If the American Commerce Center is ever built as planned, it will soar above the Philadelphia skyline. With 2.2 million square feet of mixed-use space for an office tower, high-end hotel, apartments, pricey retail shops, restaurants, movie theaters and public rooftop gardens–all planned for the block at 18th and Arch streets in Center City Philadelphia’s western central business district–the project is perhaps the epitome of certain new forms of urban mini-planning.
It would be a small, 24-hour city unto itself, located in a stretch of town currently quiet in the daytime and almost desolate at night. It would create a sense of place that would help connect Center City, with thousands of new and occupied condominiums and apartments, to the growing University of Pennsylvania and Drexel University campuses and the transportation hub that is 30th Street Station across the Schuylkill River.
If fully realized, it would marry every sector of commercial real estate; it would be a fully “green” project, breaking new ground in high-rise environmental consciousness, with a LEED Gold certification as the goal.
There’s one big problem, though, and it doesn’t have much to do with getting it leased. Even at half the size, the American Commerce Center is looking more and more like it might never happen, given the current state of the credit markets, which are practically nonexistent.
On the other hand, a representative of the tower said that an unnamed, angel pension fund is waiting in the wings.
“We’re only in the planning and zoning stages,” says Garrett Miller, president of Hill International Real Estate Partners, the would-be developers and construction partners of the American Commerce Center, or ACC. It’s a sentence he’s uttered several times this fall, after initial plans were put forward earlier this year to the Philadelphia City Planning Commission. “We’re very far from seeking financing.”
Needed: one miracle
At 1,510 feet, the ACC would be comparable in height to the Sears Tower in Chicago and the Petronas Towers in Kuala Lumpur, Malaysia. It would be half again as tall as the brand new Comcast Center, the new headquarters of the cable giant that is Philadelphia’s tallest building, completed just this year.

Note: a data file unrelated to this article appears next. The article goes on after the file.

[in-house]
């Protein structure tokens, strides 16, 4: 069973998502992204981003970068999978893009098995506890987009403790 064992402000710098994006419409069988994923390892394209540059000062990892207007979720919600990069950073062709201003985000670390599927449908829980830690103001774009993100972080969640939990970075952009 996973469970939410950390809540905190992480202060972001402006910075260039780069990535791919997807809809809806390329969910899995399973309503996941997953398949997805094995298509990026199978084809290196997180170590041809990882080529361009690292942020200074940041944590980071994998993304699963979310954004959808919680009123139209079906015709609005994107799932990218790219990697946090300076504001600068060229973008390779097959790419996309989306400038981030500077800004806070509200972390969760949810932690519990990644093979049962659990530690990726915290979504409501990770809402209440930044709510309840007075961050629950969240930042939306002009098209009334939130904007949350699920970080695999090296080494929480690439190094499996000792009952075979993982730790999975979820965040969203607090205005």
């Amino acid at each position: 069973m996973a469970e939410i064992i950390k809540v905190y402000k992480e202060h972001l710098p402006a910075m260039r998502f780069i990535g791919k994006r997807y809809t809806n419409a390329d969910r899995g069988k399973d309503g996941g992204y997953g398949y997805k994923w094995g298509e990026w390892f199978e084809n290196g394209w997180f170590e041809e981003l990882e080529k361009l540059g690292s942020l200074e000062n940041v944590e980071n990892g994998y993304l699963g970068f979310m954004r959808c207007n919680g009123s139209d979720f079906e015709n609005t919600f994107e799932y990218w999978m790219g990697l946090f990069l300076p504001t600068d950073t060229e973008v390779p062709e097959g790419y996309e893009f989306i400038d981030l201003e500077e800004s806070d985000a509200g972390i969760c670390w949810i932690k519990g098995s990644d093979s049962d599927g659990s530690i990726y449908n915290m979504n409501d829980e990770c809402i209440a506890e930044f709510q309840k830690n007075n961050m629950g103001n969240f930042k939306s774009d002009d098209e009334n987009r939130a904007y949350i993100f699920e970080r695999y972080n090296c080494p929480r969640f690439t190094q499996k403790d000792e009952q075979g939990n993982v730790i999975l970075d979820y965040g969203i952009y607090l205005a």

Most people in the commercial real estate world would add “just in time” to that last sentence, because with the global credit crunch and the national financial collapse this fall, the funding of projects not already under way has come to a complete standstill.
Developments still on the drawing boards, with no committed tenants, are considered pipe dreams for the foreseeable future–generally about two years. This is true even in cities considered can’t-miss tourist destinations in times of a normal downturn, such as Miami and San Diego. But in this environment, with capital markets frozen, securitization effectively stopped cold and the fate of banks and private equity firms very much up in the air, even projects on the Las Vegas Strip are being scrapped. Major casino and development companies have seen billions of dollars of financing pulled in 2008–even, in at least two cases, after construction had already started.
As for the American Commerce Center, no less a figure than Sam Zell, the billionaire developer and businessman from Chicago, said the building was out of reach. Speaking in Philadelphia in late October, Zell, who has owned hundreds of properties all over the world, was given a brief description of the complex. If, say, 70 or 80 percent of the building was pre-leased to a major company for the office portion, and a major flag was secured for the hotel, he was asked, what would it take to get the project going in the next 18 months?
Zell, who rides a motorcycle to work and has never been one to mince words, replied immediately: “A f—ing miracle.”
Zell is known for his colorful and direct manner of speaking, and he’s been accused of overstatement in the past. Still, very few people in the world know more about real estate than Zell. Among other major holdings, he owned Equity Office Properties, the largest office owner in the country, before selling it in 2007 for $39 billion.
“There are a lot of those all over the country,” Zell said of the ACC proposal. “They all represent creative ideas that were plentiful when capital was available. I don’t know how old you are, but it’s unlikely that you will see that built in your lifetime.”
Peter Kelsen, a land use attorney in Philadelphia and an influential city zoning board member, said Zell is mistaken in this case.
“Sam Zell is a brilliant man,” Kelsen said with a laugh. “But this is not a market where anybody can handicap it.”